It has a really beautiful appeal because it's about the history of an instrument that 70 years ago was created in a certain way and looked a certain way and, 70 years later, we still play pretty much identical aesthetics."
Do you two own all the beautiful guitars that are featured in the show?
PH: "Mike and I own the bulk of them but then we have two other really good friends that also contribute to the collection, which includes some of the Strats."
Michael Ross: "It's a chance for collectors to actually hear their guitars cranked up through a '59 Plexi head, which is like a dream for a lot of them!"
PH: "There's a real culture with classic cars of collectors having professional drivers to race them. That similar approach hasn't really ever existed with guitar collections."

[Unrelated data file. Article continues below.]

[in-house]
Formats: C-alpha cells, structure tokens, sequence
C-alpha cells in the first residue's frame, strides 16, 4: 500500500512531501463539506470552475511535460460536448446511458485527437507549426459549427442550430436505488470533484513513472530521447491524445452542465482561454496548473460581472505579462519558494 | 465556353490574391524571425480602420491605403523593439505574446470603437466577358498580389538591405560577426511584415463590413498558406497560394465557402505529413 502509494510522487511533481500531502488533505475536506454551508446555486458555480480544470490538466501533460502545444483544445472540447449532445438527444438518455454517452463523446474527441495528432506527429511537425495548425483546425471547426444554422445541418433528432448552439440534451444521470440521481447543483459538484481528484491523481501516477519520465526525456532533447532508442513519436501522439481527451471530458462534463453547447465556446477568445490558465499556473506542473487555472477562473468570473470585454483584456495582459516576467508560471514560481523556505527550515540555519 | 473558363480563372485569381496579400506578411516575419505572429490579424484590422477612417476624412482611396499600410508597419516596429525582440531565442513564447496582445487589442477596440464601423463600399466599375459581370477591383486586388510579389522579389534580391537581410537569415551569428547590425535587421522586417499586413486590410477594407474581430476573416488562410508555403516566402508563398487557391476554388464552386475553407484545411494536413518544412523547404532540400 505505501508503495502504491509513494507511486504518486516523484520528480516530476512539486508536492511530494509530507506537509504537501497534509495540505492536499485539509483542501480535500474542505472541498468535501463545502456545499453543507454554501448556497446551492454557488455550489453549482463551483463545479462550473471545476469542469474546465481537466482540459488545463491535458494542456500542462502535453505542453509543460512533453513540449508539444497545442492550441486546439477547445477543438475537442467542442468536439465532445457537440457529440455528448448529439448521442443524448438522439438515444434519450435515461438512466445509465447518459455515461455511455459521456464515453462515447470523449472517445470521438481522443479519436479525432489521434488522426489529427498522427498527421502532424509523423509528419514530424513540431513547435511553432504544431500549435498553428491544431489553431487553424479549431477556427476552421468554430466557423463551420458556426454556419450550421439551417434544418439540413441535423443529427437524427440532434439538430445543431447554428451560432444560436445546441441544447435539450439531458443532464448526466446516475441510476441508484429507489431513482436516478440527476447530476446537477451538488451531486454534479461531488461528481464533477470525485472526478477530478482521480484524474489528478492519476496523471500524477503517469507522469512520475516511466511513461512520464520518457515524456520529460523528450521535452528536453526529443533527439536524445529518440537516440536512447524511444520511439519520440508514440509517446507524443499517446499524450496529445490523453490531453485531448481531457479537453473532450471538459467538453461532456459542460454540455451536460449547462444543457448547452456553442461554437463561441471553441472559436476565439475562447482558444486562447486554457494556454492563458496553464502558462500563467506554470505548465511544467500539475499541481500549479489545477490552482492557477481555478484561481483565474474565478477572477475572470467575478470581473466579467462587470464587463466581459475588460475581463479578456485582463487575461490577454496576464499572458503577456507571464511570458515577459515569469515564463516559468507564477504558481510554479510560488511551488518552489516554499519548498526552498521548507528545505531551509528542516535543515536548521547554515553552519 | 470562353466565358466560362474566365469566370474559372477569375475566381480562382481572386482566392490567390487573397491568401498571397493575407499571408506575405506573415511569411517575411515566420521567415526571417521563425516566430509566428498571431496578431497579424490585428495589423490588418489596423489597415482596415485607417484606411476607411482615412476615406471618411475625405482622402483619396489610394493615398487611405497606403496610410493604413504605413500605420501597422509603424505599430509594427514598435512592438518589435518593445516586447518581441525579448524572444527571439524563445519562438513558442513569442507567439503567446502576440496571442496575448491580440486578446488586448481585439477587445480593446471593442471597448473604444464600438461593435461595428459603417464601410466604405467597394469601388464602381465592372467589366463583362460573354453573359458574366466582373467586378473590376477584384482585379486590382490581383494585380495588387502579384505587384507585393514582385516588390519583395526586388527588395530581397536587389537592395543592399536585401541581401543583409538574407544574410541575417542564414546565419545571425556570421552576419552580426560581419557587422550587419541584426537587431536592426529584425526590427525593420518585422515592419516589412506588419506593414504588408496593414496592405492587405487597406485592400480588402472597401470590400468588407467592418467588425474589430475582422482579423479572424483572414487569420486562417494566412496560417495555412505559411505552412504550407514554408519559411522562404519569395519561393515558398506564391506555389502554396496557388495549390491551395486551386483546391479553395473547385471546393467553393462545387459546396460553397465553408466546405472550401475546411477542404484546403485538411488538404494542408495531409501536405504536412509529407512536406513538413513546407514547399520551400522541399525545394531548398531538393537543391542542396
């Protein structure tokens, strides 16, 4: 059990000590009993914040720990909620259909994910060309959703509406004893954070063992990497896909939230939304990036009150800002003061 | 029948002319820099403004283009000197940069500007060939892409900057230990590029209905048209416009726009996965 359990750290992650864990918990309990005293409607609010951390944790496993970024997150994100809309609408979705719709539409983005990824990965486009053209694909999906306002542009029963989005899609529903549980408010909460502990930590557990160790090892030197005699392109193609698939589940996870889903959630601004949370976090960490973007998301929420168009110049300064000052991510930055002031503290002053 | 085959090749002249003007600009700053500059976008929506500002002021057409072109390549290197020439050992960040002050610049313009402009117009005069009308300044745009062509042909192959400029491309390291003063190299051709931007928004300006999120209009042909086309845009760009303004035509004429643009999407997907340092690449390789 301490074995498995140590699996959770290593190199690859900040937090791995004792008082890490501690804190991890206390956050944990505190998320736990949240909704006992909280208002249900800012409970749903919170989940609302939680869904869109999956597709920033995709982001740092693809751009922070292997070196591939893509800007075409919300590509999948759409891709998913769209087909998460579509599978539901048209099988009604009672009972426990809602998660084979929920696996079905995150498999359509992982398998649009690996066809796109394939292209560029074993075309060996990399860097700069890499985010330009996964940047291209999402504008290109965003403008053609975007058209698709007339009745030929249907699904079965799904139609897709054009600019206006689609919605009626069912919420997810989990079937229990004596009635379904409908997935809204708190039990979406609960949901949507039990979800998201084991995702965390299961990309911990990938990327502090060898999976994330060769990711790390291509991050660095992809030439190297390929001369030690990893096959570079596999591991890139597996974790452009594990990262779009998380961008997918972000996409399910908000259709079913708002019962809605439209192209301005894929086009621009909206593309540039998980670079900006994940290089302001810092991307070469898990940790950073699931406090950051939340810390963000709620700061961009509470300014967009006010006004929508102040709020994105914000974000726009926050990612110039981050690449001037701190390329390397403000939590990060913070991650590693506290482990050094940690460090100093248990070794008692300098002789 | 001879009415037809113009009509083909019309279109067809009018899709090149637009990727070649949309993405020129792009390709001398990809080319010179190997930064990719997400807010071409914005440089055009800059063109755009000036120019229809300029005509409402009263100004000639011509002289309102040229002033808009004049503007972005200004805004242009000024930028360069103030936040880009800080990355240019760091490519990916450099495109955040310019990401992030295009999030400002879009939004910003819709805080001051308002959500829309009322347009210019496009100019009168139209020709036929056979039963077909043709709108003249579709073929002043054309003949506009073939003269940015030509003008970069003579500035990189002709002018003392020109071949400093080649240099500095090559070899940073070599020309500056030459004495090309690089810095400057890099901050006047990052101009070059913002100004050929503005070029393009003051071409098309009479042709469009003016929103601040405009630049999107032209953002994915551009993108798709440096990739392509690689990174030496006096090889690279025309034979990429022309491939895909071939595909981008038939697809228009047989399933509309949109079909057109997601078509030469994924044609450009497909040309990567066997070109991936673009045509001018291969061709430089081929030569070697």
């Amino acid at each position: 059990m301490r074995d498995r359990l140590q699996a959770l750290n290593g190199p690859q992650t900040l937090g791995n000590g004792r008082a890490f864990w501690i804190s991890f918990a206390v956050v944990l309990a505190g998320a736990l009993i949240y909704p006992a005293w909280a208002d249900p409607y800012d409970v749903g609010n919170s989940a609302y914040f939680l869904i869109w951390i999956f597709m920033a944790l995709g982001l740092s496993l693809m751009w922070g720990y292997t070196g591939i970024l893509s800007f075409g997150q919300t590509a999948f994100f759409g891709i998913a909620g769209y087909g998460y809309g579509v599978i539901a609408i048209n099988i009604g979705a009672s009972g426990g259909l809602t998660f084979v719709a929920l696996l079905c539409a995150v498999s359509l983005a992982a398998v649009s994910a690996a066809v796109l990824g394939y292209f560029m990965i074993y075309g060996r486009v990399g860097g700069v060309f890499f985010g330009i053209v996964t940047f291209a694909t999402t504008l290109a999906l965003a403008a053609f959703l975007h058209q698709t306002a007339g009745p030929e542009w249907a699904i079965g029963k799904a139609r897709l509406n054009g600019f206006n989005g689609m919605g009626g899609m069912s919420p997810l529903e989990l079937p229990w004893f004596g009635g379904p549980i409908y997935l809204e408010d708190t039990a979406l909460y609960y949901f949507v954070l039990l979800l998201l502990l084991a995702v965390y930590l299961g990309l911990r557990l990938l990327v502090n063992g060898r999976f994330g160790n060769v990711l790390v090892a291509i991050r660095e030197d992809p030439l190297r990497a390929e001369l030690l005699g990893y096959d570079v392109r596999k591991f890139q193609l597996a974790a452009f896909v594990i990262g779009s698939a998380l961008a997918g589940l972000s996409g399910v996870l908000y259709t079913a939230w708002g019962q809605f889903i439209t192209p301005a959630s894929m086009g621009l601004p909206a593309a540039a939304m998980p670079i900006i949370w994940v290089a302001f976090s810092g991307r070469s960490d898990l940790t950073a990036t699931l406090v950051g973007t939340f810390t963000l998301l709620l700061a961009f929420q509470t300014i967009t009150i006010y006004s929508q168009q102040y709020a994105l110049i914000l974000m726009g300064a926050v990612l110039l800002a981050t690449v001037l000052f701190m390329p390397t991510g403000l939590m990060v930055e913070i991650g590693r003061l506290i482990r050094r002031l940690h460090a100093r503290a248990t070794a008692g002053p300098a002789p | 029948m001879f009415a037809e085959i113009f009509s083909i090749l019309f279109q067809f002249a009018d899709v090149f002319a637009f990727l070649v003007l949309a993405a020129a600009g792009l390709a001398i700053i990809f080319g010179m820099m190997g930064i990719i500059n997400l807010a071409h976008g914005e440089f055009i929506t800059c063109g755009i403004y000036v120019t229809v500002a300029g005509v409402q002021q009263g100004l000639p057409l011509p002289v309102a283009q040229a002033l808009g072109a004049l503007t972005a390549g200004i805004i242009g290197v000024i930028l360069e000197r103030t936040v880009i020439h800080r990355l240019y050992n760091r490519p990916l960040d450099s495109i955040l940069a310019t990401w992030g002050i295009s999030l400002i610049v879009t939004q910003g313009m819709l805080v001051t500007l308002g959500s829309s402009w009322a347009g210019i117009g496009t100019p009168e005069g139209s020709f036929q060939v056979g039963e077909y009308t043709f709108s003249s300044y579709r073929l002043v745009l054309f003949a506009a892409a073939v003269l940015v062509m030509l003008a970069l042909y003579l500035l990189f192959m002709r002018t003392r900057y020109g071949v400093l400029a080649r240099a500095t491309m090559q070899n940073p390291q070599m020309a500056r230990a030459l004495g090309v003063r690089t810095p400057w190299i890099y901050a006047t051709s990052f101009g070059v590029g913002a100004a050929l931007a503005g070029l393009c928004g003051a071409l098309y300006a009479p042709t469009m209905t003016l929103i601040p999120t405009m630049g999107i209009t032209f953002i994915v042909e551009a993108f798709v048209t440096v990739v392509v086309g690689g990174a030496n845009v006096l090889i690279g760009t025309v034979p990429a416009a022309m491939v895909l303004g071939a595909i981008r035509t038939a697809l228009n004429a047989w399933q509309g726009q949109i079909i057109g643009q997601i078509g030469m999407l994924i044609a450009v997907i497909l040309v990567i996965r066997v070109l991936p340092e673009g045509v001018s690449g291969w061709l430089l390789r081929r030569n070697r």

Finding the format
And how did you come up with the format for the show?
MR: "With the show, we didn't just want to be delivering it as, 'Oh, this is this guitar and this is another guitar...' We wanted to play them for real and make it emotional and make it really mean something, so the guitars are coming alive. They've all got stories to tell. If you pick up a guitar from 1954, it's got a big history and that has got to come out."
PH: "We thought that the right format was this kind of hybrid between the musical concept and a documentary with historic images and a beautiful abstract light show. That means you're telling a proper story with proper words and proper archive footage.
"We wanted to make sure that the links between songs were informative and interesting and educational, but they also had to look pretty. That was quite a task."
It must have also been a challenge to choose the tracks...
MR: "I think it was quite easy to decide on the artists, but then to pick the actual tracks was more of a challenge because we had to balance the songs we love and want to play with songs that we know the audience wants to hear.